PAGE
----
|The original Roman Baths|
I should explain that the house has since been turned into holiday flats by Bath Boutique Stays and that we occupied 'Mr Darcy's Apartment' on the second floor. The prospect of treading the same flagstones as one of my literary heroines proved oddly thrilling! Each morning, I enjoyed imagining her journeying forth with her parasol and her bonnet, and a little Austen sass.
Both kids - my 13-year old daughter and nine-year old son - seemed to get as big a kick out of it as I did. The 13-year old immediately Instagrammed the plaque 'Here lived Jane Austen...' on the front of Sydney Place and then committed to memory the Mr Darcy quotation daubed on our bedroom wall (You must allow me to tell you how ardently I admire and love you).
|Jane Austen's former abode in Bath|
The only difference was that Jane might have taken a turn around the pleasure gardens opposite Sydney Place before breakfast. No such exertions for us, although my husband did run a few miles of the Bath Skyline before tucking into his gluten-free cereal, if that counts!
Our next cultural stop was the Roman Baths, which took us underground into the vibrant world of the Roman settlement. The multimedia displays of 'real' Romans swishing around the baths-and-temple complex piqued the interest of my daughter, who has started learning Latin at school. When she took a photo of a Roman emperor on her mobile phone, I got a secret buzz! We had managed to engage the teenager in something other than Episode or Crossy Road. Fist pump!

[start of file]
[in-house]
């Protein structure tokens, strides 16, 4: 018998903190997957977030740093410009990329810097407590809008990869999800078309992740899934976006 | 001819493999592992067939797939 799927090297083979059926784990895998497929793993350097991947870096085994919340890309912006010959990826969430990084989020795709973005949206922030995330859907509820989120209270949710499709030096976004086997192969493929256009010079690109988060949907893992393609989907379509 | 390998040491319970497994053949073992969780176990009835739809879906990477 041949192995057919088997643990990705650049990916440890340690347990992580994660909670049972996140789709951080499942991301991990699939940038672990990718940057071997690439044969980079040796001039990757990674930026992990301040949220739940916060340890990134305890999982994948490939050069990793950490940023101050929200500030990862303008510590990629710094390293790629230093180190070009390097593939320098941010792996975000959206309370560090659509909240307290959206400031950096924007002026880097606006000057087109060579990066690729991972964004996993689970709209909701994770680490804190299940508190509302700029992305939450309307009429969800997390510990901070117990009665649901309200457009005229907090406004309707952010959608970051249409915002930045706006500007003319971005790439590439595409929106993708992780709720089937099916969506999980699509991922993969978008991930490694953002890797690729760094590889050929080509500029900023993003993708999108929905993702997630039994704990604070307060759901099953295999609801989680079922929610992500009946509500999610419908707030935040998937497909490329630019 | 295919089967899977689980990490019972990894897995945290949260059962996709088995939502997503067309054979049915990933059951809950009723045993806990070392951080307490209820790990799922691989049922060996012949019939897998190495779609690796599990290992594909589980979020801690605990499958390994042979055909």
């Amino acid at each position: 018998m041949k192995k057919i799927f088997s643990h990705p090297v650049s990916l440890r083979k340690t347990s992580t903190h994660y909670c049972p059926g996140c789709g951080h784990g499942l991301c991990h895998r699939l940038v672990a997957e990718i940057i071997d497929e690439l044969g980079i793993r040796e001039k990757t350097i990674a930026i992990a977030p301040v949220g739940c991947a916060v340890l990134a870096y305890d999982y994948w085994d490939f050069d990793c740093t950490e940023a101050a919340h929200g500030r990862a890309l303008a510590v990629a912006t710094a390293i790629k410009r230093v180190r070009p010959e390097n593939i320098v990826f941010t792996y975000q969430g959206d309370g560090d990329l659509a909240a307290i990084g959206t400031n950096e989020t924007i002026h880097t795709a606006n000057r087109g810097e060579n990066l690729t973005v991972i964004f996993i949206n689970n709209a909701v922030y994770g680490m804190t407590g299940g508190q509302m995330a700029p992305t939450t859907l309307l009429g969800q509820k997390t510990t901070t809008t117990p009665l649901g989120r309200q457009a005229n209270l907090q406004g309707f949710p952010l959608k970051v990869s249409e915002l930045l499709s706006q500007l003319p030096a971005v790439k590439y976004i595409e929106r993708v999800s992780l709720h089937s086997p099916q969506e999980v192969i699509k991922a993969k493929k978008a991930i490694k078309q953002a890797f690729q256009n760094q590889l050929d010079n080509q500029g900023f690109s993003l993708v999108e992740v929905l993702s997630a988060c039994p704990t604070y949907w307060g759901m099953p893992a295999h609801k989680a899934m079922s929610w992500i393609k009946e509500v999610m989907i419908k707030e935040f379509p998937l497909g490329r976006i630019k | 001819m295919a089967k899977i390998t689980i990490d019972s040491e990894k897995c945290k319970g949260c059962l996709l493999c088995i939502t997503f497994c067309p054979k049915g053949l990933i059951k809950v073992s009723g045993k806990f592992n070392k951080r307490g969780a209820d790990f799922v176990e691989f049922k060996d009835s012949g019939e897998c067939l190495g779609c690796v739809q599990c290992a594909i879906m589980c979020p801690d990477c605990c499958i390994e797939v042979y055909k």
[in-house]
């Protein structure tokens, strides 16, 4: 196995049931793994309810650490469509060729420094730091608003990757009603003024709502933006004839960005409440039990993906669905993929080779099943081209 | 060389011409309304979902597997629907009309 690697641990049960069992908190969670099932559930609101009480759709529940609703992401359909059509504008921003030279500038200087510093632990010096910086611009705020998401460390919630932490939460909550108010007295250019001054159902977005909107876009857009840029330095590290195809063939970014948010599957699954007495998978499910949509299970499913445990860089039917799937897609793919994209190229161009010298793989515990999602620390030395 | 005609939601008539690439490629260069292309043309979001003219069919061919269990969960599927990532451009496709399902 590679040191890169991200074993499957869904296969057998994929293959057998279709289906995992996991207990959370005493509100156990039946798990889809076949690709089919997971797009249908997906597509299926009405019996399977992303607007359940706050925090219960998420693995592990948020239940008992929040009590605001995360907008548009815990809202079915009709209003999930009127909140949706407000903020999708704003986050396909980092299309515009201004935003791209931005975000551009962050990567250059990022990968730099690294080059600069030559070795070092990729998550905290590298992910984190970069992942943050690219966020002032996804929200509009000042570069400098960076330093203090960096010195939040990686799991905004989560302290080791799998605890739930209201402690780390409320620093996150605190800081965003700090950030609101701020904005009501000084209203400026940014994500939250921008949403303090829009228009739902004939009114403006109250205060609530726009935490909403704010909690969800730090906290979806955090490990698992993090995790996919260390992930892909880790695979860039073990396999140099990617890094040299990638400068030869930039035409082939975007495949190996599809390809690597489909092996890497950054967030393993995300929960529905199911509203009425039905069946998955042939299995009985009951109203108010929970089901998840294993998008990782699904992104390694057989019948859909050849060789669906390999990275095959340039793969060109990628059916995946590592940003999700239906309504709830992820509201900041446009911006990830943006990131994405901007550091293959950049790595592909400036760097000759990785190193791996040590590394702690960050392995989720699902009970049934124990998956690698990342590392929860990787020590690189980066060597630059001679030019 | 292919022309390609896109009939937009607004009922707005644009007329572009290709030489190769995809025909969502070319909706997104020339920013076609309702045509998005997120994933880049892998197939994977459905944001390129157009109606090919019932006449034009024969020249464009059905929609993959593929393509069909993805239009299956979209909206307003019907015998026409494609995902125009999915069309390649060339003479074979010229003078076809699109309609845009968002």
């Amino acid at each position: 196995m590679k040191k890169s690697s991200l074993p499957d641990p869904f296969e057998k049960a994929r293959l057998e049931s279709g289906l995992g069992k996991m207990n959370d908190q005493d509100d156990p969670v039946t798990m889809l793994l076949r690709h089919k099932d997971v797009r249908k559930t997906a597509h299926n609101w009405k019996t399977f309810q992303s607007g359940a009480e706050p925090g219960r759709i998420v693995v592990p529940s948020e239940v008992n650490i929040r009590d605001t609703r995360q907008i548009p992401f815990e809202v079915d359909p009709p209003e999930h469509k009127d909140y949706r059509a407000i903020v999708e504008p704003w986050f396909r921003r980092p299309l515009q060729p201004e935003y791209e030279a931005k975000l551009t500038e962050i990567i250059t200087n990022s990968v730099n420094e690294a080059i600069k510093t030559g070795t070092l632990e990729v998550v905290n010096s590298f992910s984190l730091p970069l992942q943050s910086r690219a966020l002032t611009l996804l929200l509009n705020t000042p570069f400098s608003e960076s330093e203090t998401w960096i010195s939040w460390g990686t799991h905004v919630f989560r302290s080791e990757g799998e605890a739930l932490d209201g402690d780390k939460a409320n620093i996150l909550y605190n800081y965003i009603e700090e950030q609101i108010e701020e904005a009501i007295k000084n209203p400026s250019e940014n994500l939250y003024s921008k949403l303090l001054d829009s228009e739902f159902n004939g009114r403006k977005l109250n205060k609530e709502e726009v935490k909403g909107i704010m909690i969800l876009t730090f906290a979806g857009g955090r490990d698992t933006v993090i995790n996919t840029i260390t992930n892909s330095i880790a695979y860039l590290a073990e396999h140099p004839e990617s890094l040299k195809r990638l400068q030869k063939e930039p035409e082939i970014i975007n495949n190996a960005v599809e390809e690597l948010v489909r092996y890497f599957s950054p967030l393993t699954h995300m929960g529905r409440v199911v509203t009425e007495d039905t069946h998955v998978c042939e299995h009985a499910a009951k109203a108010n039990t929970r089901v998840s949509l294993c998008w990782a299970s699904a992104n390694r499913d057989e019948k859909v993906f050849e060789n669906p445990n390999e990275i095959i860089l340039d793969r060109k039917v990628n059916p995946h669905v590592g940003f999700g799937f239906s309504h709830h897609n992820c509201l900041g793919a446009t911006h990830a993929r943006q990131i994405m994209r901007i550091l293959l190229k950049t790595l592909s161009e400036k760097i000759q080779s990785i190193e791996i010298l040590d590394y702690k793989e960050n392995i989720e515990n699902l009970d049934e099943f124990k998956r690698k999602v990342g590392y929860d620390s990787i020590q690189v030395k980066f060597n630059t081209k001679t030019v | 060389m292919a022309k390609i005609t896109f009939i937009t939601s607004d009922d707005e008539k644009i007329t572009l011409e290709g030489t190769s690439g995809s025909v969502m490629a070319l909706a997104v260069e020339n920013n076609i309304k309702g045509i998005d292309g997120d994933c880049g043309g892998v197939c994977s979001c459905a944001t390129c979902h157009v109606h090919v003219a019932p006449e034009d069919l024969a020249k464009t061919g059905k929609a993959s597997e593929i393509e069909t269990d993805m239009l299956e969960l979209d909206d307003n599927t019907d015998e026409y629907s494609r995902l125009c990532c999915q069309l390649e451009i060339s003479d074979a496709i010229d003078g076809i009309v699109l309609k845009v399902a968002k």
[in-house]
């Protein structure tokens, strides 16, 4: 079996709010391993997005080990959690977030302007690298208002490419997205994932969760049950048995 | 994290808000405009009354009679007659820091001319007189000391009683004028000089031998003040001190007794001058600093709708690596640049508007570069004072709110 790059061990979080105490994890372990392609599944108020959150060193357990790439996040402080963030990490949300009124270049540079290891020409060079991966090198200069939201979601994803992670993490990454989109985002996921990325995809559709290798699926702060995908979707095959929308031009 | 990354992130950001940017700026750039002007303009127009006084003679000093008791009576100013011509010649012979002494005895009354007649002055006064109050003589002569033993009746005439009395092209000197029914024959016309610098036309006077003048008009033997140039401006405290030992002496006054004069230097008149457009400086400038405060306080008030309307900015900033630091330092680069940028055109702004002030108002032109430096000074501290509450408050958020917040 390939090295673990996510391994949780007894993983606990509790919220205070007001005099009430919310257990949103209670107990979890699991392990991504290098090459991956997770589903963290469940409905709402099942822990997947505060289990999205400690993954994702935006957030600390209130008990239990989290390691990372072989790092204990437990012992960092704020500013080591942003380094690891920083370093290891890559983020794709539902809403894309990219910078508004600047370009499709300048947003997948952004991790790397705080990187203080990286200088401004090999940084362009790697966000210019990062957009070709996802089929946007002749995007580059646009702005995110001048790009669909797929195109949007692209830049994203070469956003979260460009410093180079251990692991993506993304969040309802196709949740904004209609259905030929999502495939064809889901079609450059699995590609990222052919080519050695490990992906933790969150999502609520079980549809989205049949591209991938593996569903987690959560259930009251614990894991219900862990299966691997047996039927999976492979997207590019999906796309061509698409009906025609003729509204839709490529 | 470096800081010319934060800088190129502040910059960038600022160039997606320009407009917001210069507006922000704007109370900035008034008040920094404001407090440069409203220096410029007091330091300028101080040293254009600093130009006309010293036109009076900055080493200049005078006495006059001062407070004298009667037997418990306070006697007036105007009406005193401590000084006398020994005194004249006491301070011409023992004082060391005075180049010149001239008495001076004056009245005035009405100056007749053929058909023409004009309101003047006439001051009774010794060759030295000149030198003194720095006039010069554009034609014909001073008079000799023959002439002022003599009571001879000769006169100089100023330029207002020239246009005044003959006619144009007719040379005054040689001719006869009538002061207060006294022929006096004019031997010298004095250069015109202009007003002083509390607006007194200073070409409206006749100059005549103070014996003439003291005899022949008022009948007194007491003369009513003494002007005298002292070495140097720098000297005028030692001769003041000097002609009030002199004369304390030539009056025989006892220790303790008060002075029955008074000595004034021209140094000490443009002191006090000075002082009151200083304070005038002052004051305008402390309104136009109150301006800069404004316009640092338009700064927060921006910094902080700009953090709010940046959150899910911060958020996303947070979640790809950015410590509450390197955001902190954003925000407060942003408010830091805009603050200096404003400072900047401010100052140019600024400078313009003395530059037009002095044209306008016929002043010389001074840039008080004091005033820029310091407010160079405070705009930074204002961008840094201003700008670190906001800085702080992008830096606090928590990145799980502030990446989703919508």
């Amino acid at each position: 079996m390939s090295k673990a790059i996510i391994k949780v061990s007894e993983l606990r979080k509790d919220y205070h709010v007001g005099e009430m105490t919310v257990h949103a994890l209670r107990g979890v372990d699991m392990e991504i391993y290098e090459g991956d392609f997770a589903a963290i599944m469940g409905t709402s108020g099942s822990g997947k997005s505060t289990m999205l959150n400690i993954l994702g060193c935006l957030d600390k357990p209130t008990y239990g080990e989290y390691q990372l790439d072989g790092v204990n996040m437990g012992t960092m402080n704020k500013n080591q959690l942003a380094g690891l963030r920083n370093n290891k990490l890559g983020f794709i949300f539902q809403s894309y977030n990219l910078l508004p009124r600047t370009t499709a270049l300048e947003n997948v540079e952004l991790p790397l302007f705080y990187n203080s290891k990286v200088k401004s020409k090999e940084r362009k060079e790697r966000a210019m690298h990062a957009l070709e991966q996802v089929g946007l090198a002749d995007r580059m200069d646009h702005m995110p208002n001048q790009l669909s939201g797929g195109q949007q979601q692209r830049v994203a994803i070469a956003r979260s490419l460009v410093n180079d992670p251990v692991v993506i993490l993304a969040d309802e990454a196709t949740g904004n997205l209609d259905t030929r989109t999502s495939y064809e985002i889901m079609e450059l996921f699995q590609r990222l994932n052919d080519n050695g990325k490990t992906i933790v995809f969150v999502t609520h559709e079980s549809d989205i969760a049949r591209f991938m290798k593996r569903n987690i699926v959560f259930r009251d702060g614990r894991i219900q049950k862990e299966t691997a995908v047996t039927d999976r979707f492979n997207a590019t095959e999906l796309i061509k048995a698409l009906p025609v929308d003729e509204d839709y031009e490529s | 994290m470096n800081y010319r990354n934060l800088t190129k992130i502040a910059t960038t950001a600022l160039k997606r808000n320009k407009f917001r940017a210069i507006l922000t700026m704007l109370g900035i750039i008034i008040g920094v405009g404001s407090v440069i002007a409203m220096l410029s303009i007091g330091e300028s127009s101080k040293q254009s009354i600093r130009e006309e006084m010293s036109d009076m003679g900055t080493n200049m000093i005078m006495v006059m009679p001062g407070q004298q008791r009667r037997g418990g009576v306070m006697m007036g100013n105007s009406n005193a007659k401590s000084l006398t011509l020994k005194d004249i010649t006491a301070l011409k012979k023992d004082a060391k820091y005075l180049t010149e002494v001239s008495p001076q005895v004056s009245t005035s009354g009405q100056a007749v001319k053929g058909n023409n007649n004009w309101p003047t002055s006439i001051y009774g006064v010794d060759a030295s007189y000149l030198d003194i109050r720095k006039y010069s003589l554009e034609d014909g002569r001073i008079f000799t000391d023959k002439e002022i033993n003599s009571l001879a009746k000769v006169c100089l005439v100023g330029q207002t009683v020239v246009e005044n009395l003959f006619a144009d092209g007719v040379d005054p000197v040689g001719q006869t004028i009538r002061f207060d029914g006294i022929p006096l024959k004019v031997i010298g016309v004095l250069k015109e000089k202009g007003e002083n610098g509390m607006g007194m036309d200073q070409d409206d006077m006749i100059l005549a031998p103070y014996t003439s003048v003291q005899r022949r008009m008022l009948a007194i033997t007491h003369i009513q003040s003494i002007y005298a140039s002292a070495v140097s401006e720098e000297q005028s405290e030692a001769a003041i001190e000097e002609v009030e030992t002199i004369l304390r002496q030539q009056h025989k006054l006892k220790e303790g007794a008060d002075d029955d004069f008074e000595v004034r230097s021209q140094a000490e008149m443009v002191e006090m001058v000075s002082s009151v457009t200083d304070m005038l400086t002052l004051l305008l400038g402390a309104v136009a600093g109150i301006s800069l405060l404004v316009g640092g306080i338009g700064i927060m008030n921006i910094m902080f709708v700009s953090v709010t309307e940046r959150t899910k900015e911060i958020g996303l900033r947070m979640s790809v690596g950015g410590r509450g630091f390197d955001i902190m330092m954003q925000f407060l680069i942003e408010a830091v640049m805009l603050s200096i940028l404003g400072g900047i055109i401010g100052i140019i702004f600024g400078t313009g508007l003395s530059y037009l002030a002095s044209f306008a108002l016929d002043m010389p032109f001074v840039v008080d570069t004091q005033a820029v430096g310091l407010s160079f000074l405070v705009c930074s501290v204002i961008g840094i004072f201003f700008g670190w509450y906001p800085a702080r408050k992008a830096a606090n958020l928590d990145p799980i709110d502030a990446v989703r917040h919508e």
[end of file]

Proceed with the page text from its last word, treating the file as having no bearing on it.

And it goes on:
Our sojourn in Bath wasn't complete without the obligatory visit to the Jane Austen Centre in Gay Street, where the account of Jane's death by her devoted sister, Cassandra, almost reduced me to tears (I hadn't slept too well the night before - clearly distracted by a framed picture of Colin Firth above my bedstead):
She was the sun of my life, the gilder of every pleasure, the soother of every sorrow. I had not a thought concealed from her, and it is as if I had lost a part of myself.
The highlight for the nine-year old, however, was trying out the quill and ink with which Jane Austen would have penned her six novels. We left the gift shop with our own quill, some red sealing wax and a hardback copy of Pride and Prejudice (I figured my daughter would eventually need her own personal copy).
All in all, it was a successful city break, with a bit of retail therapy thrown in. As a family, we have now broadened our cultural reference points beyond Pokemon and Modern Family (our favourite sitcom). I'm not saying we now sit around the supper table analysing Sense and Sensibility and declining Latin nouns, but it gives me hope that the days of discussing what the kids had for lunch at school are numbered.